We received a few questions, and here they are, along with Cathy’s responses!
[March 11, 2013: These have been updated with answers to all the questions we received.]
How will this supplemental plan impact TransLink’s operations and services?
Through operational efficiencies, and drawing on the cumulative surplus, TransLink is able to deliver the same service in 2013 and 2014 that was identified in the 2013 Base Plan.
What did TransLink do to improve your financial position since October 2012?
We’ve aggressively implemented some efficiencies earlier than planned. For example, shifting from conventional buses to community shuttles in less productive areas to reduce costs, reducing layover times on bus routes, reducing overtime costs, not filling vacancies, restructuring and streamlining operations, and not accessing the contingency fund.
Are you using your contingency reserve to absorb the shortfall in funding?
Even though TransLink has made great progress on improved revenues and cost efficiencies, the supplemental plan relies on drawing $3.3 million of TransLink’s cumulative reserve.
What is TransLink’s overall credit rating? Does the 2013 supplemental plan incorporate any possible downgrades to the organization’s credit rating? I ask about downgrades in the light of the funding difficulties.
TransLink’s credit ratings are AA-Stable with DBRS and AA2-Stable with Moody’s . We do not anticipate a downgrade with either rating agency and our plan is reflective of this. We do not believe that a downgrade would be warranted, as TransLink does not increase services or capital investments unless it has the identified funding to maintain the operating cost or debt repayments for our commitments. Generally speaking, TransLink revenues are diversified (multiple steams of revenue) and are fairly predictable. Our financial policies restrict TransLink to drawing down our reserves to a minimal level in order to weather economic shocks.
Do the numbers for 2013 include the impact of any possible decline in ridership due to the January 1, 2013 fare increases?
The plan includes price elasticity for ridership, which was also included in the 2013 Base Plan.
The trend in future will be to have more service hours through the use of community shuttles rather than conventional vehicles. If the cost per service hour is less with a smaller vehicle, shouldn’t that allow TransLink to operate more service hours overall in the region while keeping costs constant?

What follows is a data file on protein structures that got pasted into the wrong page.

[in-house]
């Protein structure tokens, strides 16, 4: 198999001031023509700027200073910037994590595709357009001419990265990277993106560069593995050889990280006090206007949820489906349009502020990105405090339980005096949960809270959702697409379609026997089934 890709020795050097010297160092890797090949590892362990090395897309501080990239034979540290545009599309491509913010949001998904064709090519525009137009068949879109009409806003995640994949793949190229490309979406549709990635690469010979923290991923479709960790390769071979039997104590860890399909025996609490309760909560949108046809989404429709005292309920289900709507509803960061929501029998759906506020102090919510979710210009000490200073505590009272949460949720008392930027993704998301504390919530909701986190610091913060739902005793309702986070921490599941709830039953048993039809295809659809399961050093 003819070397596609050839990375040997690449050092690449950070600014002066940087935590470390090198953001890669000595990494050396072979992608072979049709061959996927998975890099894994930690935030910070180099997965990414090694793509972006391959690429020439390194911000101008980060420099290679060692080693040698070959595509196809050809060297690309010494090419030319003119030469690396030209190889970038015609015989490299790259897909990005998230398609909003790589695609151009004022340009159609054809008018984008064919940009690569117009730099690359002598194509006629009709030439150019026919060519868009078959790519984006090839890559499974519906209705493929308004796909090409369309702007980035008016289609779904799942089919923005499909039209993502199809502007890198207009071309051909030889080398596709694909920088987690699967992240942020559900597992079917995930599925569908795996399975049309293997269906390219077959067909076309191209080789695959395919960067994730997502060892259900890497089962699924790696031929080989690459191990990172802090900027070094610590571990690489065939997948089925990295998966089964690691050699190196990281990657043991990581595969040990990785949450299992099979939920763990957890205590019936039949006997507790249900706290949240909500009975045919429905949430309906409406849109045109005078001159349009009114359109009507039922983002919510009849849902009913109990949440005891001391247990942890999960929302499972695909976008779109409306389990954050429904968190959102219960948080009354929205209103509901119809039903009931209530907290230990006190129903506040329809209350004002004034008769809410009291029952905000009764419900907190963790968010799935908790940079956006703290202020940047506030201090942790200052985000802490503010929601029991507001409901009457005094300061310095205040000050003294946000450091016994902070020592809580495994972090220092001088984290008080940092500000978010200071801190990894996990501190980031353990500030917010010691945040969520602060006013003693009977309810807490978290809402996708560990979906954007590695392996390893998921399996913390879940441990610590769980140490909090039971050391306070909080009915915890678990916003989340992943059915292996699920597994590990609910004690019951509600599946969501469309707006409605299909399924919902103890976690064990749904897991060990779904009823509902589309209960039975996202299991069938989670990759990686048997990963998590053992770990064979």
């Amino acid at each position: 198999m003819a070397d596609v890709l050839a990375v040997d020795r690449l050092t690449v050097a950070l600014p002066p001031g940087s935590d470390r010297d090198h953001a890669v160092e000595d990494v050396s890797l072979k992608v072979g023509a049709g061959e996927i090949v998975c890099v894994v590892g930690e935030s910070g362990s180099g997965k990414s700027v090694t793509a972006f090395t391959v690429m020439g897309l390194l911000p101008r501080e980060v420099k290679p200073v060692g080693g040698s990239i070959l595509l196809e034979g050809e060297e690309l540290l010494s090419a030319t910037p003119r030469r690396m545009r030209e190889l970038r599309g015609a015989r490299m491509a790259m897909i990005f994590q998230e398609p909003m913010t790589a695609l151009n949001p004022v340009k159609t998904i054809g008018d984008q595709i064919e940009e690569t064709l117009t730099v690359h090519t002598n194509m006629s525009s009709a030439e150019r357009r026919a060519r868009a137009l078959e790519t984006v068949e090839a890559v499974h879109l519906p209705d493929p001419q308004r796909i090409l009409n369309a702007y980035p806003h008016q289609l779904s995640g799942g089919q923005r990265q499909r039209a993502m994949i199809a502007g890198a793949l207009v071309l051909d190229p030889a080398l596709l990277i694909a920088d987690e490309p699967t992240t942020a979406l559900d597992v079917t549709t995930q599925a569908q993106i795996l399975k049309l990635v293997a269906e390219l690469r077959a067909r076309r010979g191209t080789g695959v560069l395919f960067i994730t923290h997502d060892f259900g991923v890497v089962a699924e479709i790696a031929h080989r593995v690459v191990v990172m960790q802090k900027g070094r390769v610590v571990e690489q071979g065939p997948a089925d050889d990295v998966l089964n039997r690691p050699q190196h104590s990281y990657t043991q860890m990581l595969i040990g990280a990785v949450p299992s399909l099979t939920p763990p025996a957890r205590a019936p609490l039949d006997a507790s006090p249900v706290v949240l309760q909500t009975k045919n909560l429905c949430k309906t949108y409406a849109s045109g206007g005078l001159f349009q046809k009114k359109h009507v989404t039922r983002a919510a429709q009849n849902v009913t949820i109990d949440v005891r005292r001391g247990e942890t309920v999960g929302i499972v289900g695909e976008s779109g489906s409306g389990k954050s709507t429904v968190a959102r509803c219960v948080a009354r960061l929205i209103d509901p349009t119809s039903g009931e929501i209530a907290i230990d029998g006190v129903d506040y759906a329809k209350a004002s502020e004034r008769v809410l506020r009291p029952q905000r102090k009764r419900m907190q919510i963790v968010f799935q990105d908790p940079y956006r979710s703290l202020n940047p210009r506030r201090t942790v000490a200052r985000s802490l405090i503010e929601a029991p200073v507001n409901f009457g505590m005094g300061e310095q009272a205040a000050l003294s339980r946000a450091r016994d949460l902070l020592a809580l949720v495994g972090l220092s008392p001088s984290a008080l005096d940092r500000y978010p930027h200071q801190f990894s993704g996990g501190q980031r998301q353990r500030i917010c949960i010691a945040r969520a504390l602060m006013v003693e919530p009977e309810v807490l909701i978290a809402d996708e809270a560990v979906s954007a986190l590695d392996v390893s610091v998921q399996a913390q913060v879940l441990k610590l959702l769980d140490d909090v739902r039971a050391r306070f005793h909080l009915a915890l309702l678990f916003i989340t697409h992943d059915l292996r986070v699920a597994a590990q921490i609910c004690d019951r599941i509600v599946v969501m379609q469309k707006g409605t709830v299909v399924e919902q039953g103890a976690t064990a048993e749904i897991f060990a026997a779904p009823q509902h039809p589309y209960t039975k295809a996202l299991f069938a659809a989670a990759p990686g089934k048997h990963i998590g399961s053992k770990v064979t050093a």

We manage to multiple priorities, looking at the best way to provide the committed service at the lowest possible cost, while managing overall risks. If there is a financial surplus, the organization looks to the most cost-effective ways to meet TransLink’s overall mandate.
Some routes are seriously overcrowded right now. Why doesn’t TransLink draw down on its cash reserves to operate more service hours?
Like all businesses, TransLink must manage its risks and be fiscally responsible. The reserves are intended to manage unforeseen economic shocks. However, we are drawing on the reserves in order not to be in a position to cut services.
The UBC and Surrey Rapid Transit studies have just been released. There doesn’t appear to be any financial planning for these future lines. Why is that given ten years of future comparative numbers are provided?
Our plans include only the services for which we have identified and committed funds. Once funding is identified and committed to these projects, our plans would be refreshed to reflect both the revenue commitment and the matching capital and operating expenditures.
If you have any other questions, ask them here in the comments and, as always, we’ll sleuth out the answer for you!
Remember, consultation on the 2013 supplement is open until March 15: give us your feedback on the plan, then we’ll incorporate it and present it to the Mayors’ Council later this month. (It’s up to the mayors then to decide whether to approve or not.)
Thanks again to everyone who participated with their questions!
Author: Tina Robinson